Shoppers unsure if retailers are putting their best effort into safety

An Ipsos survey also looks at how health precautions could impact long-term loyalty.

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A new study by Ipsos finds that as provinces and municipalities begin to relax COVID-19 restrictions, most Canadians consider health and safety to be the most important factor when considering a return to a retailer – and many aren’t sure that stores are pulling their weight.

The research firm polled 1,000 adults and found 82% of Canadians consider health and safety measures to be the most important factor when considering returning to a retailer. Meanwhile, 64% say they will stop or temporarily stop shopping at a location that does not take health and safety seriously.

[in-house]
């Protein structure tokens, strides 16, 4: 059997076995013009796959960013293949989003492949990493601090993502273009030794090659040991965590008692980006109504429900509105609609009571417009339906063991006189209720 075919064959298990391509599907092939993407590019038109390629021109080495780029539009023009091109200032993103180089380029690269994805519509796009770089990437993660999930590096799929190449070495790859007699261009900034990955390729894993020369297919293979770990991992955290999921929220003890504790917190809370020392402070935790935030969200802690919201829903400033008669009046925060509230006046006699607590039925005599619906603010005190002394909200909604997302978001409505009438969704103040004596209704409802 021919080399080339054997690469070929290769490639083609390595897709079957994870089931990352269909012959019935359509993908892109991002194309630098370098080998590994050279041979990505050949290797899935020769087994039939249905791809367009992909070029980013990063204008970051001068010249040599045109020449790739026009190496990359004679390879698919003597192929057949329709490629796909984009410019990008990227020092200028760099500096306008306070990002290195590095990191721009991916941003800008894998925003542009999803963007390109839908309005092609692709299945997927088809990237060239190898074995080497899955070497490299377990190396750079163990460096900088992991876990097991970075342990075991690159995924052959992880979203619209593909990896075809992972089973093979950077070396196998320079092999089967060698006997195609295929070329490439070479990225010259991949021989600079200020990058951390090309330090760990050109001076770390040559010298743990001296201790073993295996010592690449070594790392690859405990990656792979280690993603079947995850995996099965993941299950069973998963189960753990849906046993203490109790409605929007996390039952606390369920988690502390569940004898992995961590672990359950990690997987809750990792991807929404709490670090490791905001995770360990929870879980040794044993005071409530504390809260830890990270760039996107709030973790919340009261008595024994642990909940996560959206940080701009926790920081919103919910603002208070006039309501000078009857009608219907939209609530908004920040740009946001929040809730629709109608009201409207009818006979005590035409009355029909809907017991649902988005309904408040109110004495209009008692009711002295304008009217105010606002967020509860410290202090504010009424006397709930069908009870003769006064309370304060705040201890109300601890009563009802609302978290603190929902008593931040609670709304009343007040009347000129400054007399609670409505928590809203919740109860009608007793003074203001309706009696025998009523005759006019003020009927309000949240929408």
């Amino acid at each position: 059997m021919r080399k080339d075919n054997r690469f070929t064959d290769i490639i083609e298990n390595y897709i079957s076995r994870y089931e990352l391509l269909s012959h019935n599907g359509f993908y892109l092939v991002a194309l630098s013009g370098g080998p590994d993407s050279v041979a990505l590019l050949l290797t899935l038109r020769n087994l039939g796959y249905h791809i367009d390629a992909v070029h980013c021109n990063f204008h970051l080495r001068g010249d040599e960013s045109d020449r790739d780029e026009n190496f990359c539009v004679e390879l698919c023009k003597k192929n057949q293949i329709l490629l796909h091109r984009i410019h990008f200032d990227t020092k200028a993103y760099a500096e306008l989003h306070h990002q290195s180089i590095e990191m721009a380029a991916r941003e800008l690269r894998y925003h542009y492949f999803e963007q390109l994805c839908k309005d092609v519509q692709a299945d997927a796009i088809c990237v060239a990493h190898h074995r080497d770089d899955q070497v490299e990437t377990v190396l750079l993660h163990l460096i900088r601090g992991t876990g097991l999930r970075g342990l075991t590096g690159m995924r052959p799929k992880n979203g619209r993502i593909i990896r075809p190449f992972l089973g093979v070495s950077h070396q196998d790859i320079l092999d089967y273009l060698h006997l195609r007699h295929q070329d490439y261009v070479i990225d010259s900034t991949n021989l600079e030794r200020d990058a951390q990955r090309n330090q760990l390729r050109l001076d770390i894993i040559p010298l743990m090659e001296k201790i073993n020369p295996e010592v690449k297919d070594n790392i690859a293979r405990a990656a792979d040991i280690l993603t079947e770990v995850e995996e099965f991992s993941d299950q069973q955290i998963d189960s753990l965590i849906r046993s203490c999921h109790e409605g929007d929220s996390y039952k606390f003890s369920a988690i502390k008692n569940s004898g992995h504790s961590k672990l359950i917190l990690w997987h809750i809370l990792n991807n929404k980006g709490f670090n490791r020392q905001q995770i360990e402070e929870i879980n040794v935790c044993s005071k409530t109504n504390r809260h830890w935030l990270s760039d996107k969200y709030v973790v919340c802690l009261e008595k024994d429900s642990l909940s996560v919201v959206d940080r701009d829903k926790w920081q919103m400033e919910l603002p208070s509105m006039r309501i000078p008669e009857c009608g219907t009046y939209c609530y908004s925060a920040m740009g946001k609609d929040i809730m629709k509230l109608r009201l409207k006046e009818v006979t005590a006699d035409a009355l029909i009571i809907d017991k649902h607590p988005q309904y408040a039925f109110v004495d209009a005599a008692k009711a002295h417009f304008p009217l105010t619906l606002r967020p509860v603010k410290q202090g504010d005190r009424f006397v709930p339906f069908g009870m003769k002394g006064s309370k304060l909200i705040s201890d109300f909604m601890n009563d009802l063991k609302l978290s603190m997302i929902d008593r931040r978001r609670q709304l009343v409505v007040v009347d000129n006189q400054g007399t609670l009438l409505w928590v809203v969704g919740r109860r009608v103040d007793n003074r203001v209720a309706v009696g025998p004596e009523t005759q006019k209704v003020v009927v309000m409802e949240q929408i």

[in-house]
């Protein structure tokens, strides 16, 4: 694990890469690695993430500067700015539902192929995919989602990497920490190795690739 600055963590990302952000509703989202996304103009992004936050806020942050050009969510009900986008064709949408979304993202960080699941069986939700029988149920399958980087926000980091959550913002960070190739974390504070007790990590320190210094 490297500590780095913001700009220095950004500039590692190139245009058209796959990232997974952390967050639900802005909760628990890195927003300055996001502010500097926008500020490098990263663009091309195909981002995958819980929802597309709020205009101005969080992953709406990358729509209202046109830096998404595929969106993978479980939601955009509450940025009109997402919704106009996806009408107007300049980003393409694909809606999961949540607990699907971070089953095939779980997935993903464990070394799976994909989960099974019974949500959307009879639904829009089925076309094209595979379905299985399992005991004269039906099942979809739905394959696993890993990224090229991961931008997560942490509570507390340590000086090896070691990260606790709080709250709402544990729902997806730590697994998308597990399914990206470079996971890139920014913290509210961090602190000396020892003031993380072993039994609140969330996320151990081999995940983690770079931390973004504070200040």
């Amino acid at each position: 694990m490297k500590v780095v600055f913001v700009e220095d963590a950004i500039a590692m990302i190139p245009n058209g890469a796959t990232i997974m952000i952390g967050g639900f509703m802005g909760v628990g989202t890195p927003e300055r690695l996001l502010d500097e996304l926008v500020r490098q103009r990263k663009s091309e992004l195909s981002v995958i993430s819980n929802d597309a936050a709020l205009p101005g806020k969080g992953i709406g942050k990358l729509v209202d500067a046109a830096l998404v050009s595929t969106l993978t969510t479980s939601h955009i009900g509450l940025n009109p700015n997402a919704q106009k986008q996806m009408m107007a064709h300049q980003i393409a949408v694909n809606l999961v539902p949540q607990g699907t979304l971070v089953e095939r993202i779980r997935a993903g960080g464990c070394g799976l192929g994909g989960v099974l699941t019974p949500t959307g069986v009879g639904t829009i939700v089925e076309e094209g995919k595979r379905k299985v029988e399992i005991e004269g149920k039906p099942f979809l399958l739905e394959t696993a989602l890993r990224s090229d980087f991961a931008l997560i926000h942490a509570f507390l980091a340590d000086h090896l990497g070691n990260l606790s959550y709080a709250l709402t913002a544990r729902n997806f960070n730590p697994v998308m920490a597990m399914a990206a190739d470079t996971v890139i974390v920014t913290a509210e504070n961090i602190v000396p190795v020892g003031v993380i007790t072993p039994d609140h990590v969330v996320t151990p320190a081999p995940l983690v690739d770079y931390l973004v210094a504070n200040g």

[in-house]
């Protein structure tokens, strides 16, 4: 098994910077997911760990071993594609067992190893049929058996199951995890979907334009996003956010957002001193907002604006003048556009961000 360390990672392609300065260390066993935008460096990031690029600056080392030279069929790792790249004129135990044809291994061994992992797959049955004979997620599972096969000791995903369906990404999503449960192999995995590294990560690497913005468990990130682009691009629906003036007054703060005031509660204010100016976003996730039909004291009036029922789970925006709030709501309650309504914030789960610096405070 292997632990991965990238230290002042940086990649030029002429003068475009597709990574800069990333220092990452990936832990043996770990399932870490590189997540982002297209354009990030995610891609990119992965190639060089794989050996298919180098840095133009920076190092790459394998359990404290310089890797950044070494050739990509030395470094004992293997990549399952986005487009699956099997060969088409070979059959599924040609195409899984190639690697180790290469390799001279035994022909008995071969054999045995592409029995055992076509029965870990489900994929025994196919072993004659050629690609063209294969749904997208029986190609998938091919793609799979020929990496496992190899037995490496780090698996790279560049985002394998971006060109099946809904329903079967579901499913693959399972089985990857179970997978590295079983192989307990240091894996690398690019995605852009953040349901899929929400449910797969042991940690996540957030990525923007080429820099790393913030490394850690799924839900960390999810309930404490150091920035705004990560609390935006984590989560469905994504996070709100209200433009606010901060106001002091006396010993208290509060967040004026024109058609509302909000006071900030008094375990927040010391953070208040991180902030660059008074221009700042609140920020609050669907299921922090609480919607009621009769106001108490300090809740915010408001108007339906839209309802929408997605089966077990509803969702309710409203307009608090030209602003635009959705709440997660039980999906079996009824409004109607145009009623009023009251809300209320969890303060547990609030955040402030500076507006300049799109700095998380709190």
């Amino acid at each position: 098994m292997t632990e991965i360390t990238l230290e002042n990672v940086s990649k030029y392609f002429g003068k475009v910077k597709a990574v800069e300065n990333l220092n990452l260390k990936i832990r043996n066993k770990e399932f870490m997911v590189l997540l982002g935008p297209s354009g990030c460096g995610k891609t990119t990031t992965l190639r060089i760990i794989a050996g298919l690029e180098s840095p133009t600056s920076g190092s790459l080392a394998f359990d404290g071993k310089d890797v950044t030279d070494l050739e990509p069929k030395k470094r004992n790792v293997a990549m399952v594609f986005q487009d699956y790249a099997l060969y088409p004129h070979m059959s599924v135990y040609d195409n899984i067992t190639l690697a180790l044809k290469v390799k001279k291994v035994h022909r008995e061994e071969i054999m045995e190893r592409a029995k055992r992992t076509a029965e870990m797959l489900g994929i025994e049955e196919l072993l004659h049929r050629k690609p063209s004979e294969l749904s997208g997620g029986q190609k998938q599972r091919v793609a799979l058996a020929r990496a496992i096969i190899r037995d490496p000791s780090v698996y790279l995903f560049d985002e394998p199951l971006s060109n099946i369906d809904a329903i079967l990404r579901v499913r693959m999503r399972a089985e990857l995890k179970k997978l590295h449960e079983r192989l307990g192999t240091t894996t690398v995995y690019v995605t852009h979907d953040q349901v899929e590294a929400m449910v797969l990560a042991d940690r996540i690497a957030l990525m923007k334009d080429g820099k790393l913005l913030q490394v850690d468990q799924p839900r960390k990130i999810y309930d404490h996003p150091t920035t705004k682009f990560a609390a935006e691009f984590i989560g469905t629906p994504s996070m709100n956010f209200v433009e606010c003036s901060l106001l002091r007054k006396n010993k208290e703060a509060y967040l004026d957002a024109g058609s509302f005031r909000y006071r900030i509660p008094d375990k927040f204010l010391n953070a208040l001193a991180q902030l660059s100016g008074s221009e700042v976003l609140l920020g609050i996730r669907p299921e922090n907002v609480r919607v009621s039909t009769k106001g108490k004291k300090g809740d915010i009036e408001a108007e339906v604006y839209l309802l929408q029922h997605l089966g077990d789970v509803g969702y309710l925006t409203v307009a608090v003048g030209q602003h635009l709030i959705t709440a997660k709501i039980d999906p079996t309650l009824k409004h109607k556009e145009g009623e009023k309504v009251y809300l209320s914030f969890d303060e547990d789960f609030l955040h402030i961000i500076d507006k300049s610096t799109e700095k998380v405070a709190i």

And retailers should note that even as restrictions are eased and enhanced protocols are put in place, 80% of respondents report they will still delay returning to shopping once restrictions are lifted.

The survey also reveals a generational divide, with more boomers (71%) than Millennials (58%) and Gen Z (50%) reporting they will not patronize a store unless protocols are put in place. There are regional and gender breakdowns as well, with Albertans being the most emboldened (33%) to return to retail locations pending lifted restrictions, with Quebec and Atlantic Canada the most gun-shy (14%), and men more likely than women (20% vs 15%) to venture out.

Ipsos reports that there is a high potential for short-term switching behaviours, as well as long-term loyalty opportunities and that companies must adapt and change their operational standards to attract consumers back to their locations as COVID-19 restrictions are loosened.

This is because consumer expectations are changing: 60% of us now rate health and safety as equally important as good customer service. However, 69% of Canadians feel brands are not expending the greatest effort to keep customers safe, while 43% feel their own health and safety efforts exceed those of companies. In fact, 28% do not trust any industry to impose adequate health and safety guidelines.

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